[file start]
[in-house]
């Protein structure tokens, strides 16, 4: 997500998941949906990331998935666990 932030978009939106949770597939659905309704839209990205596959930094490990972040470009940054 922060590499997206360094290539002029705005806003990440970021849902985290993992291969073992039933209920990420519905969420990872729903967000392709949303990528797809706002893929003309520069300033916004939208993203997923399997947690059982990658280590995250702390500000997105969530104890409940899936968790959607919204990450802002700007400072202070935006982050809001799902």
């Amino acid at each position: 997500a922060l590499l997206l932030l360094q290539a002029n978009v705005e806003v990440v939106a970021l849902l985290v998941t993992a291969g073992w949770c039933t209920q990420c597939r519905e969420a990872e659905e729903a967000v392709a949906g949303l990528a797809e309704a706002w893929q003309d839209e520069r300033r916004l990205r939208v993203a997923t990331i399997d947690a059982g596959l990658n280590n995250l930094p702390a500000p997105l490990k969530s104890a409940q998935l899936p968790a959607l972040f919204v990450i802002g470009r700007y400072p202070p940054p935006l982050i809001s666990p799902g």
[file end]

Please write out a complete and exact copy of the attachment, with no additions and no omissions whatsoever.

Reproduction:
[in-house]
């Protein structure tokens, strides 16, 4: 997500998941949906990331998935666990 932030978009939106949770597939659905309704839209990205596959930094490990972040470009940054 922060590499997206360094290539002029705005806003990440970021849902985290993992291969073992039933209920990420519905969420990872729903967000392709949303990528797809706002893929003309520069300033916004939208993203997923399997947690059982990658280590995250702390500000997105969530104890409940899936968790959607919204990450802002700007400072202070935006982050809001799902």
């Amino acid at each position: 997500a922060l590499l997206l932030l360094q290539a002029n978009v705005e806003v990440v939106a970021l849902l985290v998941t993992a291969g073992w949770c039933t209920q990420c597939r519905e969420a990872e659905e729903a967000v392709a949906g949303l990528a797809e309704a706002w893929q003309d839209e520069r300033r916004l990205r939208v993203a997923t990331i399997d947690a059982g596959l990658n280590n995250l930094p702390a500000p997105l490990k969530s104890a409940q998935l899936p968790a959607l972040f919204v990450i802002g470009r700007y400072p202070p940054p935006l982050i809001s666990p799902g």